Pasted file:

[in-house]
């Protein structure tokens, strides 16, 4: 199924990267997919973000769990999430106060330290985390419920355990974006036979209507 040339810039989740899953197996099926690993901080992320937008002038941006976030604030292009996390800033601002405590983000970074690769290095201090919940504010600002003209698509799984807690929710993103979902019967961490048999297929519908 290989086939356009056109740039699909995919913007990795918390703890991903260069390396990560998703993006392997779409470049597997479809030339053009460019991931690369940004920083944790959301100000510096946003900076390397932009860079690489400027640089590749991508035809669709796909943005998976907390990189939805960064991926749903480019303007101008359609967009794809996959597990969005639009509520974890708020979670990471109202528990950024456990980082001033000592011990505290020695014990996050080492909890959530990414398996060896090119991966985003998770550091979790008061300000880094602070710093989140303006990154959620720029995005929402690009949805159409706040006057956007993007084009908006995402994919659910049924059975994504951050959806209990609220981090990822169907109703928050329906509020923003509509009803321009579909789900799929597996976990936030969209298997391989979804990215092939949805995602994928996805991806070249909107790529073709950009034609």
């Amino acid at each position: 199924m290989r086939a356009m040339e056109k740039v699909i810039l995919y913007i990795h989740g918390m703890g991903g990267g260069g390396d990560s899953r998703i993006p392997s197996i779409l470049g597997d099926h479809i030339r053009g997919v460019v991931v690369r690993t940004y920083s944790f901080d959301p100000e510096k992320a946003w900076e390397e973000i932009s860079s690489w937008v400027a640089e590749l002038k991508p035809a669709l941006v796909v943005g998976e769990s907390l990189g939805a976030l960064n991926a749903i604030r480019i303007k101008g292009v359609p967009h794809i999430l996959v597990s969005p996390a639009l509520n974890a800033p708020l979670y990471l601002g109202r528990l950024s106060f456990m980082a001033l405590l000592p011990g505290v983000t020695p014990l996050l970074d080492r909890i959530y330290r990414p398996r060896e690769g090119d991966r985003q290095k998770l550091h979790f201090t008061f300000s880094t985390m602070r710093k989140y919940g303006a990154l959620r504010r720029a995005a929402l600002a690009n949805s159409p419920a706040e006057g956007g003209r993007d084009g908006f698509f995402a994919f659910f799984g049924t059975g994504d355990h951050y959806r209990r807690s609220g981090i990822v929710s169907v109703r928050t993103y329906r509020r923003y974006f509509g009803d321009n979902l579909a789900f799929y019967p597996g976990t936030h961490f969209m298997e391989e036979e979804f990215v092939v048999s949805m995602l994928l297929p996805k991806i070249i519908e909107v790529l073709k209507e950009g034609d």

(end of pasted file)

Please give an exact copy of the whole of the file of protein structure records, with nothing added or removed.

[in-house]
């Protein structure tokens, strides 16, 4: 199924990267997919973000769990999430106060330290985390419920355990974006036979209507 040339810039989740899953197996099926690993901080992320937008002038941006976030604030292009996390800033601002405590983000970074690769290095201090919940504010600002003209698509799984807690929710993103979902019967961490048999297929519908 290989086939356009056109740039699909995919913007990795918390703890991903260069390396990560998703993006392997779409470049597997479809030339053009460019991931690369940004920083944790959301100000510096946003900076390397932009860079690489400027640089590749991508035809669709796909943005998976907390990189939805960064991926749903480019303007101008359609967009794809996959597990969005639009509520974890708020979670990471109202528990950024456990980082001033000592011990505290020695014990996050080492909890959530990414398996060896090119991966985003998770550091979790008061300000880094602070710093989140303006990154959620720029995005929402690009949805159409706040006057956007993007084009908006995402994919659910049924059975994504951050959806209990609220981090990822169907109703928050329906509020923003509509009803321009579909789900799929597996976990936030969209298997391989979804990215092939949805995602994928996805991806070249909107790529073709950009034609």
């Amino acid at each position: 199924m290989r086939a356009m040339e056109k740039v699909i810039l995919y913007i990795h989740g918390m703890g991903g990267g260069g390396d990560s899953r998703i993006p392997s197996i779409l470049g597997d099926h479809i030339r053009g997919v460019v991931v690369r690993t940004y920083s944790f901080d959301p100000e510096k992320a946003w900076e390397e973000i932009s860079s690489w937008v400027a640089e590749l002038k991508p035809a669709l941006v796909v943005g998976e769990s907390l990189g939805a976030l960064n991926a749903i604030r480019i303007k101008g292009v359609p967009h794809i999430l996959v597990s969005p996390a639009l509520n974890a800033p708020l979670y990471l601002g109202r528990l950024s106060f456990m980082a001033l405590l000592p011990g505290v983000t020695p014990l996050l970074d080492r909890i959530y330290r990414p398996r060896e690769g090119d991966r985003q290095k998770l550091h979790f201090t008061f300000s880094t985390m602070r710093k989140y919940g303006a990154l959620r504010r720029a995005a929402l600002a690009n949805s159409p419920a706040e006057g956007g003209r993007d084009g908006f698509f995402a994919f659910f799984g049924t059975g994504d355990h951050y959806r209990r807690s609220g981090i990822v929710s169907v109703r928050t993103y329906r509020r923003y974006f509509g009803d321009n979902l579909a789900f799929y019967p597996g976990t936030h961490f969209m298997e391989e036979e979804f990215v092939v048999s949805m995602l994928l297929p996805k991806i070249i519908e909107v790529l073709k209507e950009g034609d």